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Military leader hints he’ll seek Egypt’s presidency

With opposition crushed, Sissi expected to win

“The trust of the people is a call that demands compliance,” said Abdul-Fattah el-Sissi.

AP/File

“The trust of the people is a call that demands compliance,” said Abdul-Fattah el-Sissi.

CAIRO — Field Marshal Abdul-Fattah el-Sissi, the military leader who removed Egypt’s first freely elected president last year, took the first formal steps on Monday to become president himself, setting the stage for a return of the military-backed government that had appeared to end three years ago.

Sissi, currently defense minister, told a meeting of his top generals on Monday that “the trust of the people is a call that demands compliance” and that seeking the presidency was now “the call of duty,” according to a statement by the military.

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The generals, who make up the Supreme Council of the Armed Forces, authorized him to run for president, state television reported. Sissi has yet to formally announce his plans; the election is expected to be held by the end of April.

Sissi, who was promoted to field marshal — the military’s top rank — on Monday, now appears likely to become Egypt’s sixth president, its fifth from the ranks of the military.

Although two other candidates from the 2012 presidential elections, the leftist Hamdeen Sabahi and the moderate Islamist Abdel-Moneim Aboul Fotouh, have left open the possibility of running again, Sissi is expected to win easily, in part because the government he installed last year has crushed its most potent opponents, the Muslim Brotherhood.

Sissi, 59, stands to inherit all the problems of poverty and corruption that fueled the 2011 uprising against the country’s longtime strongman, Hosni Mubarak.

He also would have to address grave new threats to public security: simmering street protests and an armed insurgency that erupted last year after the military ejected Mubarak’s popularly elected successor, the former Brotherhood leader Mohamed Morsi.

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Sissi’s positions on most policy issues remain a mystery, and the defining characteristic of his six months as Egypt’s de facto ruler has been a ruthless crackdown on the Brotherhood and, increasingly, on liberal dissenters as well.

If he is elected as expected, Sissi would also bring to the office some important assets, including personal charisma, an up-by-the-bootstraps life story, and an easy fluidity in the language of Islam that eluded his military predecessors.

His deftly choreographed performance as the national hero who saved Egypt from despair and division after the vexed one-year rule of Morsi has endowed him with an extraordinary personal popularity, not seen since the 1950s when Colonel Gamal Abdel Nasser ended the British-backed monarchy.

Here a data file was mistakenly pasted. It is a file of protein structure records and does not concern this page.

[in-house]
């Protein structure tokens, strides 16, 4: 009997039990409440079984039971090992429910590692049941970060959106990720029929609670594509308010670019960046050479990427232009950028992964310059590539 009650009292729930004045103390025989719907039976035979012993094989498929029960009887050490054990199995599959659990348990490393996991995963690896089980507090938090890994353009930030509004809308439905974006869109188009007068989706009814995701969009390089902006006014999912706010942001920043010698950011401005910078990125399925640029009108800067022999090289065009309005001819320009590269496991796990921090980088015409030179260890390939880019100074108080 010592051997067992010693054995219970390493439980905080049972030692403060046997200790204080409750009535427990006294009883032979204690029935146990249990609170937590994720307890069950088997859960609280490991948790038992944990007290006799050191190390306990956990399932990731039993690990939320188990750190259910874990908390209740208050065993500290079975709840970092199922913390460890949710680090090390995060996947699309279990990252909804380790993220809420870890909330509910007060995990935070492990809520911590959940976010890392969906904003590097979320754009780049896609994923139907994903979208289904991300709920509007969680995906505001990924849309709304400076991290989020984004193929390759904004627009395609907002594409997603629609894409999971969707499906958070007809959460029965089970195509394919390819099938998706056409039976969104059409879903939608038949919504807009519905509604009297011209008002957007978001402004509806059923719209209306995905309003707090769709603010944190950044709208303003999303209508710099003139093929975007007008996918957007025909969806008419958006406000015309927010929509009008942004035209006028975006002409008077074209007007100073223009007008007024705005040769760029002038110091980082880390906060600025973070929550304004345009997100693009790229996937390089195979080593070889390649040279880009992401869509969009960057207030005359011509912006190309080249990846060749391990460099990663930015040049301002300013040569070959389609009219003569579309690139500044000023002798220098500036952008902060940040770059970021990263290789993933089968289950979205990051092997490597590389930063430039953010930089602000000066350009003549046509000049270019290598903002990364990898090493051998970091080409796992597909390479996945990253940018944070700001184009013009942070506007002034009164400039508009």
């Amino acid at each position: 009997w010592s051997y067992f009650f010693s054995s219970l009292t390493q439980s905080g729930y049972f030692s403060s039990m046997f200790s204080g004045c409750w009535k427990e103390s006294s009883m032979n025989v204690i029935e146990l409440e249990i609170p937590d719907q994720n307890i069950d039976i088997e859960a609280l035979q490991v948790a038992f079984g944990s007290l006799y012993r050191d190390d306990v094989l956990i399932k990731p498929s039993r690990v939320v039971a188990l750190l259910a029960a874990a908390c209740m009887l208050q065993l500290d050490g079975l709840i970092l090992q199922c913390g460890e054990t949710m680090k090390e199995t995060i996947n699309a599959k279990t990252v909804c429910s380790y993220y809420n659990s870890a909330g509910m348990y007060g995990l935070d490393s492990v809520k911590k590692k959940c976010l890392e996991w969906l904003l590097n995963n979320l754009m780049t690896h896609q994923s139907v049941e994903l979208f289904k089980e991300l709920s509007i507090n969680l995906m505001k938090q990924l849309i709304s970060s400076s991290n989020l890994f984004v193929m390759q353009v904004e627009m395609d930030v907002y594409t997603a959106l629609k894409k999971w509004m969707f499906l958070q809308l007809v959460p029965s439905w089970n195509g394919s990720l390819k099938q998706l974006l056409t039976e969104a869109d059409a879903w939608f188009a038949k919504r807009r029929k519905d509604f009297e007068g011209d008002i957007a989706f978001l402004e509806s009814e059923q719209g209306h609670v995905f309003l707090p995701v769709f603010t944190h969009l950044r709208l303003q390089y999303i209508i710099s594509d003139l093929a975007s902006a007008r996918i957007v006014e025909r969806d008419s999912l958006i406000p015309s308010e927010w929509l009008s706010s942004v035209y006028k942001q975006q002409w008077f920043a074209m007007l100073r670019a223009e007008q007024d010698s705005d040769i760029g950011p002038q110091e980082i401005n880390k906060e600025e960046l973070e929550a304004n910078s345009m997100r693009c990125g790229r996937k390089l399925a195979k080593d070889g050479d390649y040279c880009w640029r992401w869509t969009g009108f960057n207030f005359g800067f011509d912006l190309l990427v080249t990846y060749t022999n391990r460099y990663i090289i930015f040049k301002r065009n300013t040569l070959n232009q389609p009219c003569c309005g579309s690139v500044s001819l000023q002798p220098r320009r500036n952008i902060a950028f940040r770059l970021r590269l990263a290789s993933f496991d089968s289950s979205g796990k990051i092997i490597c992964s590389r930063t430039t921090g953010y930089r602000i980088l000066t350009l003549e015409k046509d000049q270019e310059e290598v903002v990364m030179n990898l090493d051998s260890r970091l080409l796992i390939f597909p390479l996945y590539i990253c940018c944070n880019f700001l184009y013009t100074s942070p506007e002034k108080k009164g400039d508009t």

Earlier this month, when the military put a revised constitution up for a popular vote that was seen as a referendum on Sissi’s leadership, more than 98 percent of the ballots cast were in favor.

Sissi was named defense minister by Morsi in the summer of 2012, and at the time he appeared determined to keep the military out of politics.

“With all respect for those who say to the army, ‘Go into the street’: If this happened, we won’t be able to speak of Egypt moving forward for 30 or 40 years,” Sissi said in the spring of 2013.

A few months later, though, he led the military to remove Morsi from office after a weekend of huge street protests.

A presidential bid by Sissi would bring a new twist in Egypt’s government transition, which began with 2011 revolt against Mubarak, a veteran of the military who ruled for nearly 30 years. The goal of the rebellion was to bring civilian rule to Egypt, along with democratic reforms.

The elections that followed the 2011 uprisings were the country’s first democratic vote and brought Morsi and the Islamists to power. But massive protests prompted Sissi to depose Morsi on July 3.

Since the coup, police have waged a crackdown on the Brotherhood, killing hundreds of supporters and arresting thousands more. The government branded the Brotherhood a terrorist organization, accusing it of orchestrating the violence. The group denies the charge, saying it is aimed at justifying the crackdown.

The security crackdown also swept away secular-leaning activists and youth leaders as part of a wave of intimidation of critics, sparking fears among some of a return to a Mubarak-style police state.

‘‘It will more or less be a one-man show,’’ said Ahmed Fawzi, the secretary general of the Social Democratic party, the Associated Press reported. The Social Democrats were part of the liberal alliance that supported Morsi’s ouster.

While the generals were holding their meeting Monday, interim President Adly Mansour announced Sissi’s promotion from general to field marshal apparently as a final honor before he leaves the military.

The promotion gives Sissi the same rank held by his predecessor, Mohammed Hussein Tantawi, who was army chief and defense minister for years under Mubarak and who then stepped in as military ruler for nearly 17 months after Mubarak’s ouster. Morsi removed Tantawi and installed Sissi.

The fragile security situation feeds into many Egyptians’ need for a strong leader who can restore stability.

If Sissi runs, he would probably sweep the vote, given his popularity among a significant sector of the public, the lack of alternatives, the almost universal support in Egypt’s media and the powerful atmosphere of intimidation against critics pervading the country.

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